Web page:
|As I See It 4-18
Sunday, October 2, 2005
By Joseph Phillips
Everyone has their hand out! Uncle Sam takes his cut off the top. The mortgage company demands payment (the nerve!) and the gas company is not far behind. Then, of course, there are luxuries like satellite television and cell phone service. On Sundays, the church passes the collection plate and there is hardly a Saturday afternoon when I am not asked to have my car washed to support the local high school cheerleaders. All this before I have put one slice of bread in my mouth or bought a new pair of sneakers for the kids.
It is therefore all the more fascinating that I am now in the unenviable position of approaching friends and neighbors with my hand out asking for donations. As a recent appointee to the board of directors for the California African American Museum, part of my duties include raising money to fund museum programs and acquisitions. I am expected to do the same as a member of the dream team for the Martin Luther King Memorial Foundation.
The California African American Museum is the only state funded museum in the country dedicated to the collection and exhibition of African American culture and art. The bad news is that the fiscal crisis facing the state is most felt at institutions like CAAM who have seen their budgets slashed to ribbons. If the museum is to continue educational programs for children, purchase art for the collection and make capital improvements, the difference must be made up somewhere.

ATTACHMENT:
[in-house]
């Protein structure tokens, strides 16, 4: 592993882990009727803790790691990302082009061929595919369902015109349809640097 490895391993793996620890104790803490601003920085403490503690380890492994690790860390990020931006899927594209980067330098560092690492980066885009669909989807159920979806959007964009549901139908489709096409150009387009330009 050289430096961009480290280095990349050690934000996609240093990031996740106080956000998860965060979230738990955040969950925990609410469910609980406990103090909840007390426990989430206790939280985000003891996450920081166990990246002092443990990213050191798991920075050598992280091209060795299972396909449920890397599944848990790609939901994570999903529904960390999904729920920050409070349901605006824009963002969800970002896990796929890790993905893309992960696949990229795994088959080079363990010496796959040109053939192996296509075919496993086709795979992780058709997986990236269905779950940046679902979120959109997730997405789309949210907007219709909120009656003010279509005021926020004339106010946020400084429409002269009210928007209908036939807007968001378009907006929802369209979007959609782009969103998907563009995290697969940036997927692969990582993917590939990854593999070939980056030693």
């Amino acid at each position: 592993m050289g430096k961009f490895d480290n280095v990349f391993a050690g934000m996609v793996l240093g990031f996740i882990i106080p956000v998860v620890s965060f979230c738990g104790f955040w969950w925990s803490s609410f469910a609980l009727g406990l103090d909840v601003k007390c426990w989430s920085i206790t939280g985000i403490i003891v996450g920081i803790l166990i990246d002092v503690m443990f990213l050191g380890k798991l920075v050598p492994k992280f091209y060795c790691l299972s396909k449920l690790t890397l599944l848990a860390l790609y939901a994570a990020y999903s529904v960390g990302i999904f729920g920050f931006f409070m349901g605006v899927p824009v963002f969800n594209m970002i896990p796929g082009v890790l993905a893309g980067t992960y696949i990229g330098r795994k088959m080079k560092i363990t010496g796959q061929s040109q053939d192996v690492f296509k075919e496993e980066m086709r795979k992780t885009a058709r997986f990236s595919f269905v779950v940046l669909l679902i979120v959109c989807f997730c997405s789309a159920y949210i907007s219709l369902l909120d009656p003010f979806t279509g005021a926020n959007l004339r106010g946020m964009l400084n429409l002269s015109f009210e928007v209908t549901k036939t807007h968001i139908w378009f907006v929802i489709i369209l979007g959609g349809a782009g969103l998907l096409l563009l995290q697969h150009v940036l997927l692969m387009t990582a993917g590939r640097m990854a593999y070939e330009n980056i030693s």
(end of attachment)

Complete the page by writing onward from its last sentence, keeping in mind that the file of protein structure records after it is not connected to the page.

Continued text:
In 1996, Congress authorized the building of a memorial for Dr. Martin Luther King Jr. on the mall in Washington D.C. When completed, it will have the distinction of being the only memorial on the mall that is not dedicated to a war or president and the only memorial honoring an African American. In order to make this dream a reality, the foundation must raise 100 million dollars (of which we currently have 40.)
The harsh reality is that if the museum fails in its mission it will only be because the black community failed to support the endeavor through membership. If the monument to King doesn’t get built it will only be because the black community failed to support the dream with dollars.
There are discussions taking place in barbershops and beauty salons all over America about how black culture and success is being ignored or how it is co-opted by other people and made subordinate to their whims. The simple truth, however, is that our cultural destiny is often in our own hands. Whether black theatre companies, museums or monuments, our cultural institutions are in our power to control, shape and form. It is our dollars that will build and support them and our patronage that will sustain them and lend them character and legitimacy. They are quite literally an extension of us and through our nourishment or neglect, they will either flourish or they will whither and die. They will be as wonderful and exciting or as lame and pathetic as we allow them to be.
Times are tight for all of us. My wife and I pencil in the “making ends meet” conversation for the 3rd Sunday night of every month. However, we have decided that a beautiful, thriving museum of African-American art and culture is important. We scrape cash together to send to the memorial committee because we want to be able to take our sons to the mall in D.C. and show them a monument to a great black American standing amongst those of Lincoln and Jefferson. We do it because we know if we don’t, who will?
For more information visit www.buildthedream.org or www.mlkmemorial.org and www.caamudeum.org
Joseph C. Phillips is an actor/writer based in Los Angeles. Contact him at: Joseph@josephcphillips.com
This article was reprinted with permission www.eurweb.com